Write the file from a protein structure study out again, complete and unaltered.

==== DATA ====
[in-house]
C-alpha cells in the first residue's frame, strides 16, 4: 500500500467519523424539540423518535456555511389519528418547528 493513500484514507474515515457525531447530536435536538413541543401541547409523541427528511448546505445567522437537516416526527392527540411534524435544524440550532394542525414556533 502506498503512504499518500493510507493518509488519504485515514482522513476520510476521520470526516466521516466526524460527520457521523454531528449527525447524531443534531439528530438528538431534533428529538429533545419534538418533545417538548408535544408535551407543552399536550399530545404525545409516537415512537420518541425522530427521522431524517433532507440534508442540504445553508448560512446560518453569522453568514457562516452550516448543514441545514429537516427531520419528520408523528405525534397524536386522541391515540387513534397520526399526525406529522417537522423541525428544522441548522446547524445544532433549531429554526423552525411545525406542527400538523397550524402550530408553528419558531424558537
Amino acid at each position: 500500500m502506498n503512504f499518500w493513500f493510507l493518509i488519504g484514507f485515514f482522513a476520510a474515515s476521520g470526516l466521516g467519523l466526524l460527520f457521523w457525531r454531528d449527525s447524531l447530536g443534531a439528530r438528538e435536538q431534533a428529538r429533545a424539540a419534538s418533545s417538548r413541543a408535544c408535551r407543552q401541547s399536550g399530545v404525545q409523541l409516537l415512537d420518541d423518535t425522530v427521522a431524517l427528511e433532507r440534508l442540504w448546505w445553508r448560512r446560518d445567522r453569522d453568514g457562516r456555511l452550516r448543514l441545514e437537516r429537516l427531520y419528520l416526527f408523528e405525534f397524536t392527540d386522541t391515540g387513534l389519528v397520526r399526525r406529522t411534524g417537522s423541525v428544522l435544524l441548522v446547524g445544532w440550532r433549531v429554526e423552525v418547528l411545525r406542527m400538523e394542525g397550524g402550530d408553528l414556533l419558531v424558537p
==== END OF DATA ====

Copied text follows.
[in-house]
C-alpha cells in the first residue's frame, strides 16, 4: 500500500467519523424539540423518535456555511389519528418547528 493513500484514507474515515457525531447530536435536538413541543401541547409523541427528511448546505445567522437537516416526527392527540411534524435544524440550532394542525414556533 502506498503512504499518500493510507493518509488519504485515514482522513476520510476521520470526516466521516466526524460527520457521523454531528449527525447524531443534531439528530438528538431534533428529538429533545419534538418533545417538548408535544408535551407543552399536550399530545404525545409516537415512537420518541425522530427521522431524517433532507440534508442540504445553508448560512446560518453569522453568514457562516452550516448543514441545514429537516427531520419528520408523528405525534397524536386522541391515540387513534397520526399526525406529522417537522423541525428544522441548522446547524445544532433549531429554526423552525411545525406542527400538523397550524402550530408553528419558531424558537
Amino acid at each position: 500500500m502506498n503512504f499518500w493513500f493510507l493518509i488519504g484514507f485515514f482522513a476520510a474515515s476521520g470526516l466521516g467519523l466526524l460527520f457521523w457525531r454531528d449527525s447524531l447530536g443534531a439528530r438528538e435536538q431534533a428529538r429533545a424539540a419534538s418533545s417538548r413541543a408535544c408535551r407543552q401541547s399536550g399530545v404525545q409523541l409516537l415512537d420518541d423518535t425522530v427521522a431524517l427528511e433532507r440534508l442540504w448546505w445553508r448560512r446560518d445567522r453569522d453568514g457562516r456555511l452550516r448543514l441545514e437537516r429537516l427531520y419528520l416526527f408523528e405525534f397524536t392527540d386522541t391515540g387513534l389519528v397520526r399526525r406529522t411534524g417537522s423541525v428544522l435544524l441548522v446547524g445544532w440550532r433549531v429554526e423552525v418547528l411545525r406542527m400538523e394542525g397550524g402550530d408553528l414556533l419558531v424558537p